Securing Operational technology (OT) from Cybersecurity Threats and Risks

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Operational technology
Securing-Operational-technology-(OT)-from-Cybersecurity-Threats-and

Operational technology devices, applications, and users lack centralized visibility, which exposes organizations to cybersecurity threats that can result in disastrous business disruptions.

Enterprises today have a huge number of missing security patches in OT. A recent report published by Fortinet titled “2022 State of Operational Technology and Cybersecurity Report” suggests that nearly 93% of the OT organizations witnessed an intrusion in the previous year, and approximately 78% of them have witnessed more than three intrusions. It is a challenging and expensive task for the SecOps teams to evaluate their ICS to detect these missing security patches. Hence, cybersecurity industry veterans are shifting their focus from a patch everything approach to a risk-based approach to manage vulnerabilities in their Operational technology.

Here are a few ways to secure OT from various cyber security threats and risks:

Map business network and analyze connectivity

operational technology managers should consider determining all physical and digital locations of all devices mapped within the IT infrastructure as their top priority. SecOps teams need to set effective security postures and tools to monitor interactions between all the programmable logic controllers (PLC). It is crucial to spot all the communication errors between different PLCs to minimize the risks to the Operational technology. Enterprises need to ensure all the connections of all the assets in the business network are accurately mapped.

Also Read: Top Three Mistakes Enterprises Should Avert When Creating DevSecOps

Identify all the suspicious activities, exposures, and malware attacks

SecOps teams need to define frameworks to identify suspicious activities on the business network, such as potential exposures and malware attacks. CISOs should consider implementing tools to minimize false positives without underreporting threats to improve the Operational technology security posture. Implementing a Security Information and Event Management (SIEM) tool will enable enterprises to identify all suspicious activity and threats in the business network.

SIEM tools are one of the most effective ways to evaluate the potential attack types and suspicious activities that might impact operational technology. SecOps teams can leverage Next-Generation Firewalls (NGFWs) to spot all the threats by scanning data packets streaming into the business network from the internet.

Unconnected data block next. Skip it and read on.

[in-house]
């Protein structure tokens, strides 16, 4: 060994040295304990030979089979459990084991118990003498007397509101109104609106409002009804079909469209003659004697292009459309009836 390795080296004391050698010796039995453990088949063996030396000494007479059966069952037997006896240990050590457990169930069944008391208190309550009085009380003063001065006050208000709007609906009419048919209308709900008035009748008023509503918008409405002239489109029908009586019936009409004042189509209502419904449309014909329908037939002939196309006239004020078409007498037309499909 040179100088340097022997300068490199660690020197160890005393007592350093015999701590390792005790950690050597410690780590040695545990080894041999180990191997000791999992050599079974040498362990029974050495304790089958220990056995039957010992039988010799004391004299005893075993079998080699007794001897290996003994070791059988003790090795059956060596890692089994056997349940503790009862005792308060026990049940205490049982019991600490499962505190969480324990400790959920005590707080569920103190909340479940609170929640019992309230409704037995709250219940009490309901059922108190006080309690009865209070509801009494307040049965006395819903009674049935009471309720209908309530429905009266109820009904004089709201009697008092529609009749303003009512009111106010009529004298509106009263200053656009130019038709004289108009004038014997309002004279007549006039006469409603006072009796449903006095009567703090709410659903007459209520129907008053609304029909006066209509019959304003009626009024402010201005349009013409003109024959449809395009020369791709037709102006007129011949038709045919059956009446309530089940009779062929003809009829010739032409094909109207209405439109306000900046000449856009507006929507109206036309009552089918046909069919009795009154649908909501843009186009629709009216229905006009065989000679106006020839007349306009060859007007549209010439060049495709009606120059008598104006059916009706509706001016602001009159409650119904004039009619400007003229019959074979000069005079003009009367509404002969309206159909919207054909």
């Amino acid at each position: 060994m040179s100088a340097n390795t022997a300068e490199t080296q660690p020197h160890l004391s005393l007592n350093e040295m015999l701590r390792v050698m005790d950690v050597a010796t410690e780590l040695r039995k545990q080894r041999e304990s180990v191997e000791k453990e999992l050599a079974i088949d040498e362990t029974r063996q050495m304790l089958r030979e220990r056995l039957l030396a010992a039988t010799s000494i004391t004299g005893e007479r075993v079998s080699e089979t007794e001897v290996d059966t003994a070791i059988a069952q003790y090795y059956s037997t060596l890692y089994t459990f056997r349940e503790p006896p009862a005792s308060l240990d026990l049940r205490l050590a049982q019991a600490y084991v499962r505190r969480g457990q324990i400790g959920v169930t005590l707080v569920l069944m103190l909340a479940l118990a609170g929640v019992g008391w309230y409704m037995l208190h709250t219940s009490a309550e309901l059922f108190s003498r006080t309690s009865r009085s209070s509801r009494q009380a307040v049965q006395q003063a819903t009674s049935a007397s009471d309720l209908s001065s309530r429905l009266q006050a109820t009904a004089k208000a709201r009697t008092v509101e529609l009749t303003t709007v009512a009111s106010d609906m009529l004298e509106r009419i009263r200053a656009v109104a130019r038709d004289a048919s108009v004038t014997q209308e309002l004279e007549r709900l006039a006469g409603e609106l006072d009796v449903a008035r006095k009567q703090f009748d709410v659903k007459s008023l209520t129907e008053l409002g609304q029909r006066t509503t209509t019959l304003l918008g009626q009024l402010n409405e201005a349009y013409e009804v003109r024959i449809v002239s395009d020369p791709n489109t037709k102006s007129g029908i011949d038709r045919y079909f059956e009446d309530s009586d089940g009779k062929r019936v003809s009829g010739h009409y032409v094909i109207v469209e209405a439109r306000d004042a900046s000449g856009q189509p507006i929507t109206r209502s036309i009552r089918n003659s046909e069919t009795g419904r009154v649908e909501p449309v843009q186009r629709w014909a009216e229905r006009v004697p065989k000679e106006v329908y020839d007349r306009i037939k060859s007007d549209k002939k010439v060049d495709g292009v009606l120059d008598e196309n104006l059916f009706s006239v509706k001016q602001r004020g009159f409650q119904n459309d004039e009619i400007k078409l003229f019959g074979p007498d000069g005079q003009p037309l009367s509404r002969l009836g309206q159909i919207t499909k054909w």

Once the system detects threats, all the data packets associated with it will get discarded and result in securing the operational technology and its assets.

Implement a vulnerability management system

CISOs should consider integrating a robust vulnerability management system into their security tech stack to spot all the missing security patches for every cyber asset. The best vulnerability management tools enable businesses to automate the decision of what to patch and when. SecOps teams can prioritize developing a patching process wherein patches are deployed at regular intervals to reduce the risk of applying every patch. Automating the decision-making process will feed information into the process that assists in patching areas that need immediate attention. Enterprises need to have a security posture that schedules the patching at regular intervals to minimize the attack surface areas of operational technology.

Also Read:  Strengthening Enterprise Cybersecurity with Third-Party Risk Management (TPRM)

Embrace a zero-trust framework to secure operational technology

One of the most resilient ways to secure OT is by implementing Zero Trust Network Architecture (ZTNA). Because the ZTNA framework is designed on a framework that does not trust without verifying first, this approach will enable businesses to verify the legitimacy of users, applications, or systems before allowing them to connect to the operational technology. Implementing Multi-Factor Authentication (MFA) tools into the OT security tech stack to add an additional layer of security to access the OT assets.

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